Who would've thought the frustration factor would be so high?

Bloody Wolf

( I believe I went through a billion games before I reached these two.) Oh, and Firefox isn't making this any easier. I started with Elemental Gearbolt, but after realizing how impossible it is to beat the game (hard final boss, lack of checkpoints, low health, it's crap), I moved onto another game: Quake 64. That didn't work, either. JJ and Jeff looked good, until I realized that there were some literally impossible jumps littering the landscape of later lebledufvelbels. Then Ridge Racer 64, which I gave up on due to laziness and a touch of frustration. Finally, I arrived at Bloody Wolf, an old TurboGrafx-16 game that I've heard is really good. However, unlike every other case of this happening, Bloody Wolf turned out to be a surprisingly good game.
 
 He goes by many names, but you shall know him as Captain Obvious.
One reason I said the word "surprisingly" is because the story didn't lead me to believe it would be any good. Simple stuff: rescue the president, because this is an alternate world where people are smart enough to kidnap rather than kill high-ranking leaders. Other than that, sounds simple, right? Well, as soon as the actual game part begins, the plot takes so many twists and turns that the borders of the screen are constantly covered in vomit. Twist 1: just how badass you are. This has to be one of the most badass characters I've seen in a game (Vin Diesel's ass excluded, obviously (it was an ass, not a character)). He'll shoot people in the face at point-blank range, stab those who can't be shot, ride a motorcycle into hostile enemy territory, explode a person 900 feet into space (I know that's not the right distance, but THAT'S HOW BADASS HE IS!), and punch open boxes to get what he wants.
 
Knowing that he's so badass, twist 2 comes into play when you rescue the president: realizing his massive balls will weigh the rescue copter down, Thor the Asskicker decides to stay behind, meaning the second half of the game consists of you finding and rescuing Thor. If it seems like I'm being insistent with the story, keep in mind that I'm only doing this because the game was so insistent with its story. For a shooter, there's a lot of plot development and characterization, something I found incredibly weird. Then again, I probably shouldn't have found it to be too out of place, given that the game is (slightly) creative for its genre. For example, rather than picking either overhead or shooting, Bloody Wolf opts for both, combining them into an odd but tasty treat. Garnishing this blood-drenched Milky Way are streams of hostage-rescue peanut butter, little weapon nuts, vehicular nou...I'm gonna stop this candy analogy, it's making me hungry.
 
Besides, I think you get the point: there's a lot to be found in this game. The weapons include bazookas, flamethrowers, flash grenades, shotguns apparently stolen from the Contra universe, your own damn fists, your massive balls, and several others. They're all easy to use without any major quirks, but the only problem I have (and it's pretty petty) is the flamethrower, for some incredibly weird reason, is classified as a grenade weapon. I guess that's because it fires a continuous stream of fire at your opponents, but with turbo (which, need I remind you, is not only in the name of the damn console, but is also included on all controllers), all the not-shotguns are essentially flamethrowers with very tiny spaces. Oh, and for all shotguns, they're flamethrowers that spam half the screen with bullets.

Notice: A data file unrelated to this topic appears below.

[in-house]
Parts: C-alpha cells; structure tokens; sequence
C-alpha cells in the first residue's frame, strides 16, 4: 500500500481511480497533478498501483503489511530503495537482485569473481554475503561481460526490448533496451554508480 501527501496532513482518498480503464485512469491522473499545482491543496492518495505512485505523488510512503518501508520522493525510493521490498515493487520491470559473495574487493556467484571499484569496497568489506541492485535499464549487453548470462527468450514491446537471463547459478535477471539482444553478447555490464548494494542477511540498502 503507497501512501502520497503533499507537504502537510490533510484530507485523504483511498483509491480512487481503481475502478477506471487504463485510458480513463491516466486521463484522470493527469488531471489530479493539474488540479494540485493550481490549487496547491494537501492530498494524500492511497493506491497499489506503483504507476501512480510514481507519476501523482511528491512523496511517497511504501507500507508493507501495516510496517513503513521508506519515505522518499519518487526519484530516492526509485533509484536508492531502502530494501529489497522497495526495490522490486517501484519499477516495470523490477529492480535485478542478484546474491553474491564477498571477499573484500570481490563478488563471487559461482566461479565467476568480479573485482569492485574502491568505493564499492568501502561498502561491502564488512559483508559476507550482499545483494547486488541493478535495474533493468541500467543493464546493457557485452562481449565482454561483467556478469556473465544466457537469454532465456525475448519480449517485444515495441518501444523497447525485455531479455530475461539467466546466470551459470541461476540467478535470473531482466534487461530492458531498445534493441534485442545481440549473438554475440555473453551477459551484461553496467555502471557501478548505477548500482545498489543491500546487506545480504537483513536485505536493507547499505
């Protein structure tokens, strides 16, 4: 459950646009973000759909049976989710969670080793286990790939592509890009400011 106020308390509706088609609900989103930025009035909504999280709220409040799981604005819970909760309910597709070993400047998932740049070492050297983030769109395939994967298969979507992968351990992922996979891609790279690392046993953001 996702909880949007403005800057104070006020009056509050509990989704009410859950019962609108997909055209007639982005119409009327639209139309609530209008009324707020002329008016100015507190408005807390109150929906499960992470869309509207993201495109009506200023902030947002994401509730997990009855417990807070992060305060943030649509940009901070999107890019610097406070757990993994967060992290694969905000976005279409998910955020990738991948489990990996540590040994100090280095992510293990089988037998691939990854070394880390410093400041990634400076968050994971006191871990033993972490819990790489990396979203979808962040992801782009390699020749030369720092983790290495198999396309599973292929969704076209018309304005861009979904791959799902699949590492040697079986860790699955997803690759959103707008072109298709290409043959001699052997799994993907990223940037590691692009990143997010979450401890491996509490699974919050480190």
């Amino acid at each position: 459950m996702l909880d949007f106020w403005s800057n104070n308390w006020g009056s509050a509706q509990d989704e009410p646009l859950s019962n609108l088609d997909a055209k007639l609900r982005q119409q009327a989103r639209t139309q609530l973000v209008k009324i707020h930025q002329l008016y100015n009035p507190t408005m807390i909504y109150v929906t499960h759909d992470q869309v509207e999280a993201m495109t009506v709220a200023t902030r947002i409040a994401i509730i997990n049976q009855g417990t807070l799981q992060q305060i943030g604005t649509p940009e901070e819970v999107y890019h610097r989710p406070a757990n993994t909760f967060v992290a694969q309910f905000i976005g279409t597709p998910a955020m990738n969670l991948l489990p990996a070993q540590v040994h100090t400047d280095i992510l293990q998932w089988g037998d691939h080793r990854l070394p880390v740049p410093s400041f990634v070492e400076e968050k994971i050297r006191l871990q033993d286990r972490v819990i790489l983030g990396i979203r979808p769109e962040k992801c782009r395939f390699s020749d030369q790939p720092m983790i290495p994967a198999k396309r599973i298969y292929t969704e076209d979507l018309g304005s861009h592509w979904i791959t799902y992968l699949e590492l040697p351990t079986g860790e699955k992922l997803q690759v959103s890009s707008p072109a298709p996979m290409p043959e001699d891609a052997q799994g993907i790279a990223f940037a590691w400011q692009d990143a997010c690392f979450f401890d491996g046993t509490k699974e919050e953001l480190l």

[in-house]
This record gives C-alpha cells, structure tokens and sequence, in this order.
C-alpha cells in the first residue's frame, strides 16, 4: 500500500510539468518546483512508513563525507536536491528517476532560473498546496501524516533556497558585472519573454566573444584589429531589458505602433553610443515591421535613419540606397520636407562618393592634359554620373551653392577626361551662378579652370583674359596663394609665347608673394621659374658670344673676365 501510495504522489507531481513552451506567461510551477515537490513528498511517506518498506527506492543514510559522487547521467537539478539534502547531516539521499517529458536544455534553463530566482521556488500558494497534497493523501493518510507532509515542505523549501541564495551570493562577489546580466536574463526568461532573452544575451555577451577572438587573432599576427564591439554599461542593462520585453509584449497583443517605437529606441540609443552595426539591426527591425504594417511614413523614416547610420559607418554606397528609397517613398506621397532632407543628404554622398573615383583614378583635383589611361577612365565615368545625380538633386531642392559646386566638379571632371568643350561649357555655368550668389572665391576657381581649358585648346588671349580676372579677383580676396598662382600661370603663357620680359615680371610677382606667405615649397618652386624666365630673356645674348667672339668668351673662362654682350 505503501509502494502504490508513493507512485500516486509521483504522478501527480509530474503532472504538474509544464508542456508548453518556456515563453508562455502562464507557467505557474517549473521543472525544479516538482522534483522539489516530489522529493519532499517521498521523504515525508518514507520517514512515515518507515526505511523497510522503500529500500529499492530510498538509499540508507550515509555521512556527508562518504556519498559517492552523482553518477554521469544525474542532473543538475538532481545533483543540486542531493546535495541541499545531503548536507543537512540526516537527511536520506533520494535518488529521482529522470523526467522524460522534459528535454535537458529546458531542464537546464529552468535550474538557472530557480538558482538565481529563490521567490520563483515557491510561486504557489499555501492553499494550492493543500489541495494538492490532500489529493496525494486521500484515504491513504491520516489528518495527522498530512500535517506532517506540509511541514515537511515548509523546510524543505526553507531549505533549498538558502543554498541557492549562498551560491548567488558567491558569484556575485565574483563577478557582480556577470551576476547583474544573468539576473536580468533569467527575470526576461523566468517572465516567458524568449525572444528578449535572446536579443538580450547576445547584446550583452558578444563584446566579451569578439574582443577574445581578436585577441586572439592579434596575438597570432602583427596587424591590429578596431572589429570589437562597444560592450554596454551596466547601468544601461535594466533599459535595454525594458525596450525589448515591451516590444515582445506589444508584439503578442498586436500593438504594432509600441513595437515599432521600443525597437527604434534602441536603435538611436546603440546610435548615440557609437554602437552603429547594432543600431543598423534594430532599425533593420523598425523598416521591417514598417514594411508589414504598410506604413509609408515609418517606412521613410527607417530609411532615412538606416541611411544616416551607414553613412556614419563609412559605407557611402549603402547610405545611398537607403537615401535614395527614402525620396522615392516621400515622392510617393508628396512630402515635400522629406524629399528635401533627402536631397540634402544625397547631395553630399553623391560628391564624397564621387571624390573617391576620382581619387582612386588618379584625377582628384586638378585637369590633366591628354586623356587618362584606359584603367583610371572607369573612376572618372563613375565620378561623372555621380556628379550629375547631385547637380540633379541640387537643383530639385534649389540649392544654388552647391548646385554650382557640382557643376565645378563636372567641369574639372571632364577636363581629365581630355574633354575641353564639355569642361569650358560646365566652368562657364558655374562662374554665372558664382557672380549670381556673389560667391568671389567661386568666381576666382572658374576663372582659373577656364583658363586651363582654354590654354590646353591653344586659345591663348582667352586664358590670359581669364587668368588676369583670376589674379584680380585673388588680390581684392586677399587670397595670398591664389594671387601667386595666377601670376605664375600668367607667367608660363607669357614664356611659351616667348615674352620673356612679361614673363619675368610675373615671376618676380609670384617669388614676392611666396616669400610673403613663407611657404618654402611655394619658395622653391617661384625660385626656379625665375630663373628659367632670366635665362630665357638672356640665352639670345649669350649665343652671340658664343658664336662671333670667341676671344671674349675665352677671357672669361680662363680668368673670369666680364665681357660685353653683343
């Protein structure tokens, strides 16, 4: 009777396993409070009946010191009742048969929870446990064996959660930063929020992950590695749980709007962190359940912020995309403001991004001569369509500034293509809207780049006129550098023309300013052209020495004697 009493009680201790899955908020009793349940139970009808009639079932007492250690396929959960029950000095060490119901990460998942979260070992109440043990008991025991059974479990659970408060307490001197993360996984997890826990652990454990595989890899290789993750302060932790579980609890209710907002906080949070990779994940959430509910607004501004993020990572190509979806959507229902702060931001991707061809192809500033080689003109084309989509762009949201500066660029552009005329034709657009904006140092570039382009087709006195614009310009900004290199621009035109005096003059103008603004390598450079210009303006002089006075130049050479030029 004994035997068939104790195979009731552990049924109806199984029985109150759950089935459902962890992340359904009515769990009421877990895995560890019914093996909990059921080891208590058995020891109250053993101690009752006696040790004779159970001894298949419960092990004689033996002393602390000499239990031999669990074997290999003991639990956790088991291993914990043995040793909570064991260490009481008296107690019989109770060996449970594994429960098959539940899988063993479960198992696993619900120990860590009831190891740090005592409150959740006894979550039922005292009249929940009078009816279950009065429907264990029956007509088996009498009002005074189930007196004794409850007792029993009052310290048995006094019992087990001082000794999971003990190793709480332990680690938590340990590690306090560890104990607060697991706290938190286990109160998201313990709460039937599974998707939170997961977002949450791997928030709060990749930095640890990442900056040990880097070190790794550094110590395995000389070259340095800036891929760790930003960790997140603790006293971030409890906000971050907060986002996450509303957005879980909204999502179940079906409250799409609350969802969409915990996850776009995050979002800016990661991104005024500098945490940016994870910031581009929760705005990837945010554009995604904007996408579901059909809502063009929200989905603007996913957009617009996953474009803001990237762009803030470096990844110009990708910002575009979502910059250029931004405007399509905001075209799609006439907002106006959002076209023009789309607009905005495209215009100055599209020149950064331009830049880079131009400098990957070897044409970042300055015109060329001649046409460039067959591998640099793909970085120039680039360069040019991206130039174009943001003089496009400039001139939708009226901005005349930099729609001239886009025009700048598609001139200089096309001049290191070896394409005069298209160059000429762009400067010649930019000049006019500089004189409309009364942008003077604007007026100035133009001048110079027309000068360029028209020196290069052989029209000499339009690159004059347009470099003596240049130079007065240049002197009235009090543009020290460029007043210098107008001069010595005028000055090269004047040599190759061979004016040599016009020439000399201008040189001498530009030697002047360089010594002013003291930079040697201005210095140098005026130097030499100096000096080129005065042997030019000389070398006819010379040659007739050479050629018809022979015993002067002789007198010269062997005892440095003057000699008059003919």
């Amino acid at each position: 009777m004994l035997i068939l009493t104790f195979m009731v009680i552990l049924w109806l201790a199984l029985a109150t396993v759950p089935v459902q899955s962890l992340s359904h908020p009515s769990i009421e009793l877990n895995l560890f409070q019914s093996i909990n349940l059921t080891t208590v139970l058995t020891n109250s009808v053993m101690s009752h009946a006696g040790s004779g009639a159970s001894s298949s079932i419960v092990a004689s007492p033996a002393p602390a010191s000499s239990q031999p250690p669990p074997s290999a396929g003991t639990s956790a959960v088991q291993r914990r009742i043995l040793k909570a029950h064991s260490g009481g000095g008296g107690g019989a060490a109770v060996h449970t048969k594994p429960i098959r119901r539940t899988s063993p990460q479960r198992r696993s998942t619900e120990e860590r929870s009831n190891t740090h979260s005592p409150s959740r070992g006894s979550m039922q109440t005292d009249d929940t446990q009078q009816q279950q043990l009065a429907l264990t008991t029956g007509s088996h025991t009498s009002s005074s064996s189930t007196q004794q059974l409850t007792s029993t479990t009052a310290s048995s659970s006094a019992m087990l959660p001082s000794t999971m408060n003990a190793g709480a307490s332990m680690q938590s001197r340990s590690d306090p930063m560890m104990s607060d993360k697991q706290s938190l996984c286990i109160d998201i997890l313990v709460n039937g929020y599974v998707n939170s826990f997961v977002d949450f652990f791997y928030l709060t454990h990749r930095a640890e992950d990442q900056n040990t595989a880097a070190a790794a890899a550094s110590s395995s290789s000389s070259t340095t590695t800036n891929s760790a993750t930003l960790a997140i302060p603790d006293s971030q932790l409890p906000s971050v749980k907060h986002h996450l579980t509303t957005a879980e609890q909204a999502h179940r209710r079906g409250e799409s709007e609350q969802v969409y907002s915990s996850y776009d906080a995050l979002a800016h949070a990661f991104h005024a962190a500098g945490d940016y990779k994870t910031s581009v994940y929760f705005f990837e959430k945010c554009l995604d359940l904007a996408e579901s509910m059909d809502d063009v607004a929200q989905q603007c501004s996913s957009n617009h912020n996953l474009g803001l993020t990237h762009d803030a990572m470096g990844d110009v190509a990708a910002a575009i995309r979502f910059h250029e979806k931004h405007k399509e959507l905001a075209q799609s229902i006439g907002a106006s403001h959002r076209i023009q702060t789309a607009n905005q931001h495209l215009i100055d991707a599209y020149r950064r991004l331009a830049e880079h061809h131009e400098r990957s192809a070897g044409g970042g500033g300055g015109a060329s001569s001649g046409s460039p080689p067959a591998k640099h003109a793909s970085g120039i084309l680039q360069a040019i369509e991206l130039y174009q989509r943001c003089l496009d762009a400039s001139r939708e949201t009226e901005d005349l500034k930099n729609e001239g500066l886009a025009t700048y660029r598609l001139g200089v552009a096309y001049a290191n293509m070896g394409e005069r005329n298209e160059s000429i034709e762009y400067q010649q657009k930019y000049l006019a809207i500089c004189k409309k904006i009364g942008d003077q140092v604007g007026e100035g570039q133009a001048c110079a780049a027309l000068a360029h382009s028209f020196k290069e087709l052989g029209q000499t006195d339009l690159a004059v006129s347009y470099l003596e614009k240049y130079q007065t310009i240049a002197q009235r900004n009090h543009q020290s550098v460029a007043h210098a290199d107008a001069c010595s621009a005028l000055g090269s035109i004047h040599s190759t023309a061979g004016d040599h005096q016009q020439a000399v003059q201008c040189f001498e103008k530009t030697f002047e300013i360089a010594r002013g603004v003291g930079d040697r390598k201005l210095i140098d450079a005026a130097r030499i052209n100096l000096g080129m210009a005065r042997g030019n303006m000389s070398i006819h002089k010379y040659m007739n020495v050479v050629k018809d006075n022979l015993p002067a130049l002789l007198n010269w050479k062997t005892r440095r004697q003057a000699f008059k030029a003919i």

His parties are different from ours. Most of his guests leave the party on fire.
If you're starting to think that this game errs on the easy side, prepare to be disappointed. Or sexually aroused, I don't know you. What I do know is that the game is that perfect kind of difficult, even if the reasons for it can sometimes be utter bullshit. Perfect example: remember earlier, when I mentioned that there's a second half to the game? Unfortunately, the second protagonist is nowhere near the man Thor the Asskicker is, so he has to spend about half his time rescuing hostages. His only reward? A bunch of items with incredibly limited applications. Hell, you can't even use them, they just activate themselves when the time comes. Sort of seems lazy, especially since the rest of the game is so good (for the most part). Since I can't think of any other way to end this part of the blog, let me just wrap it up with the Vin Diesel's Ass Award for Excellence in Badassery.
 

Review Synopsis

  • Apparently, the protagonist of Bloody Wolf is a bad enough dude to rescue the president.
  • Unique gameplay elements with (mostly) great execution.
  • Seriously, this Thor the Asskicker is f'ing badass. Do no mess with him.
 
 
 
 
I really hope this turns into a mini-series unto itself. "Watch as people from Boston fail to pronounce the word 'Germany'!", or, "Can people from China correctly say 'Winnipeg'?"
 

 
 

Demon Sword

( Well, it seems I've finally bought a PS3.) Not only that, but my first game for it was Demon's Soul, an Atlus game where you-what's that? I never bought a PS3? Then what the hell was I playing? Demon Sword? That piece of crap? Get out of here, imaginary person I am addressing for very weak reasons! *he leaves, I think* That's better. Anyway, I guess I played Demon Sword, an NES game starring a ninja where you slice things a lot.
 
If that makes you think this is a good game people forgot over time, you're wrong; coincidentally, if your username happens to be "SJSchmidt93", congrats, for you're in the lead. What makes me not like this game so much? Well, as always, it starts with the story. Or it would if the game had a story, but alas, there doesn't seem to be any. You run through stages, waving your sword around like your enemies are robotic pinatas, on a quest to retrieve your mystical baseball (it flew into Old Man Ferguson's Spire of Malice, in case you're wondering). However, every time you come close to it, a random seagull steals it from you, prompting another round of the exact same crap. But even for a game with no story, it somehow manages to fail at its story for one reason: the final boss isn't the seagull. Really....Taito? Really? I can sort of understand the lack of story, sort of, but the lack of closure? REALLY!?